A result of writing on one topic is that other topics get introduced without effort, which brings us to today’s subject. I am pleased to present this, a subject in need of addressing.
Last week, after I announced I am living as a female and then changed my public profile, many kind and well-meaning people encouraged me that if anyone doesn’t support me, or if anyone unfriends me, then they were never a true friend to begin with; good riddance to them.
Are these and similar thoughts correct? Let’s examine them. Is a friend:
- one who always agrees with another;
- one who will approve of everything another does;
- one who would never unfriend another from Facebook;
- one who will never be mean to another?
Often, it is only when we disagree that we have opportunity for discussion, which leads to learning, new ways of doing things, and many positive results. In my mid-twenties, when I began working in an office and I often found myself regularly disagreeing with a certain person, I learned to say to myself, “This is okay. By her not agreeing with me, I am learning other ways to think about things and do them.”
I came to value disagreement. I learned how to disagree: always be respectful, listen to the other person so that the other person will listen to me, and be honest about the things in discussion. Wow, have I ever learned from having this attitude! I have grown into a much more well-rounded person.
I often find myself wishing Republicans and Democrats would really listen to each other, rather than appearing to reject ideas simply because they do not follow party lines. Really, just because an idea came from the other party it is automatically to be trashed? Now, before we focus on politicians, let’s be honest: aren’t a lot of people like this? If an idea isn’t their idea, then, boom, it is shot into space, never to be heard again.
A true friend will disagree if he does not agree. A friend will listen to the reason. Friends will display respect for each other as they discuss their angles. Whether or not they come to agreement, they will remain friends, and even grow stronger in their bond because they worked it out in love.
Is approval a mark of friendship? Not even close. I have my own standard of living; many of my friends and family members and church family members do not live up to it. I do not approve of plenty of their behaviors. I am confident that I have behaviors not on their approval lists.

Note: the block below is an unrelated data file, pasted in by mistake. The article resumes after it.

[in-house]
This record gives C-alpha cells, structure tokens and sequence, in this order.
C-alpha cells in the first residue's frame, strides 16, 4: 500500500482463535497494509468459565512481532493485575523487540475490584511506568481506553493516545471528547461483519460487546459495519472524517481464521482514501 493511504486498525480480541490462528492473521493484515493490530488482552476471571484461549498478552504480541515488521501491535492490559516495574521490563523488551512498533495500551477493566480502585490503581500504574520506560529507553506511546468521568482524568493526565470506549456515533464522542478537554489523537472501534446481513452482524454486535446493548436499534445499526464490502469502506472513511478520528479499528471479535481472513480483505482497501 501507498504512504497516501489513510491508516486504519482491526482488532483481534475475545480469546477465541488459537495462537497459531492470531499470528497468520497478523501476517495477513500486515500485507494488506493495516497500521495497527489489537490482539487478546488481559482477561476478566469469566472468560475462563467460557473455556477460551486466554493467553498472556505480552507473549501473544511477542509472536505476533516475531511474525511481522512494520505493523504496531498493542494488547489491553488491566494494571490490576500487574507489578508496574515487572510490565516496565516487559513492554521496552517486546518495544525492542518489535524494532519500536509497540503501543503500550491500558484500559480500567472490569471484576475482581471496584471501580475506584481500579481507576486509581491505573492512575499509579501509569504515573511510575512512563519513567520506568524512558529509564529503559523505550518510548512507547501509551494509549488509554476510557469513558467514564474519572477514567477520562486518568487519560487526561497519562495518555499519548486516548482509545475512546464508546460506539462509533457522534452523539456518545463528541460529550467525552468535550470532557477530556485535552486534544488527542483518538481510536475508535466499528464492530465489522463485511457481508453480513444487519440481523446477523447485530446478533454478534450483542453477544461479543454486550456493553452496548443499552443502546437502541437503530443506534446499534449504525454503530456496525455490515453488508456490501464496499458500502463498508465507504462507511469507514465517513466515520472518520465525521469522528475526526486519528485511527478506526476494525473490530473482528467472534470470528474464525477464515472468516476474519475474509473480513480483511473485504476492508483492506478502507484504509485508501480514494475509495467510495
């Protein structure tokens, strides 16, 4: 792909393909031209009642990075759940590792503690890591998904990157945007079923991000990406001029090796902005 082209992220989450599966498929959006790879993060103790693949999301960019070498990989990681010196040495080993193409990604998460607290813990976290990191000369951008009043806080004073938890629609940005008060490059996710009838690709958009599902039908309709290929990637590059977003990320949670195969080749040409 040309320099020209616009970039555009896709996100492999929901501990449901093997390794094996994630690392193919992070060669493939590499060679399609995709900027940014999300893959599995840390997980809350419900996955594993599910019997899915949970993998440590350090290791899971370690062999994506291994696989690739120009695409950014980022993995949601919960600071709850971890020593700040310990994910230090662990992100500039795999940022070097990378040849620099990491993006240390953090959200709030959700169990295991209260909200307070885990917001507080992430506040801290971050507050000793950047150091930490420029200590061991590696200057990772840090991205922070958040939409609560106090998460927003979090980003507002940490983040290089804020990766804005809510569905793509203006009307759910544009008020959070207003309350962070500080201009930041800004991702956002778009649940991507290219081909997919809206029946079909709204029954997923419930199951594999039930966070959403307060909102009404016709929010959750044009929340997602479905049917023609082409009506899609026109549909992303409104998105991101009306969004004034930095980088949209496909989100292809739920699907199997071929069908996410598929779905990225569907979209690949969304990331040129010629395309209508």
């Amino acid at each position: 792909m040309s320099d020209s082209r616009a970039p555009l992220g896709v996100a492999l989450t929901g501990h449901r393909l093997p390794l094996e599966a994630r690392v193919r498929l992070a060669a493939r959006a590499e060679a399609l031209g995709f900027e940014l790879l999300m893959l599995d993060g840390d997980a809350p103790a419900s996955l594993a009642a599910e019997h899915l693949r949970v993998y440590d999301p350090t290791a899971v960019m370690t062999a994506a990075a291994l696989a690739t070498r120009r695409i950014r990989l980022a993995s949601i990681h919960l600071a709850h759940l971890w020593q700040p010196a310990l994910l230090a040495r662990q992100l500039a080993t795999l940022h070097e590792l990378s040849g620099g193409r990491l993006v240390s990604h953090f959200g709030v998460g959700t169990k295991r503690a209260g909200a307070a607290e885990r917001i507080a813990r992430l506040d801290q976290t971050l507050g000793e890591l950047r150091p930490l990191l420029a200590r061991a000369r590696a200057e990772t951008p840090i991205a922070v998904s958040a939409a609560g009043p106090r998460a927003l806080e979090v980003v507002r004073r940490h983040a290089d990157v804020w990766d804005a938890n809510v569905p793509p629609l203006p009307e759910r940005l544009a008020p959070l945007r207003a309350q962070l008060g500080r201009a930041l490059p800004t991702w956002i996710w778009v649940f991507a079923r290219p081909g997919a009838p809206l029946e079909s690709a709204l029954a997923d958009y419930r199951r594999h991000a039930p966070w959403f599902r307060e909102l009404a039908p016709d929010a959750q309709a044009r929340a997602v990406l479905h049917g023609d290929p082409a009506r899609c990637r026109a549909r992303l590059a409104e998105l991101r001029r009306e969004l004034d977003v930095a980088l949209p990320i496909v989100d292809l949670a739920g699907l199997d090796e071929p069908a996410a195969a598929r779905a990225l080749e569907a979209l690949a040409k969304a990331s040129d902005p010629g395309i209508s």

So long as the behavior is not too severe—and the level of severity will be in the eye of the beholder—we allow all sorts. I might as well mention one that I do not like: tattoos. Many people know this about me. I do not like bodies being painted, beautiful skin covered up, and having my eye distracted by their body art. Yet, I have never argued with anyone about tattoos, and every family member and friend who has them is someone I love the same as ever.
But, yes, there are behaviors which will go past our approval point. The behavior could even warrant an unfriending on Facebook. Since last week, I have been unfriended by more than two dozen. In two cases, I know why; the men were kind enough to tell me. In one case, the Christian man completely disagrees about my findings regarding gender dysphoria. He has patiently read my stuff. We have shared several private messages. I finally offended him too deeply for him to continue to publicly affiliate with me. Yet—go back to my first point—each of our messages of disagreement have been respectful and, at the end, we both were able to wish the other God’s peace and blessing.
The other friend is a pastor. His reason for unfriending me, besides not agreeing with my points, is that he believes I am wrong to be discussing these things in public. He and I also have shared respectful messages. I agree with his unfriending me: since he believes I am wrong to publicize this, he needed to do so. Our affection continues, even if it has been strained. And, how impressive is this about his character? He continues to read my posts. My admiration for him has grown.
Finally, will a friend never be mean to me? In a perfect world, yes. In the real world, no. Even so, that is no excuse for being mean, for unleashing unkind words, for name-calling, for short-tempers and out of control ones. None of us wants anyone to do that to us, right?
I made a vow to myself before beginning to tell folks about my condition in the summer of 2013. No matter how a person reacts to me, I will never react with anger or yelling or chewing out anyone for not being understanding. I have worked hard on that vow. I hope that, no matter how anyone feels about where I have arrived with my situation, each one can honestly say that I have remained kind and calm, reasonable and respectful, a person who lives the Golden Rule.
In the end, because we all blow some or all of these things at times, we abide in sharing the gift of forgiveness. No matter one’s religion or philosophy of living, forgiveness is a universal gift, one which wise friends employ graciously and lavishly.
For the Christian, we remember the Lord’s Prayer: forgive us our sins as we forgive others their sins. We are thankful for the Lord Jesus atoning for our sins, and so we gladly forgive others.
Whether we are the one who messed up or the one who forgave, we rejoice in our reconciliation. We move on in love.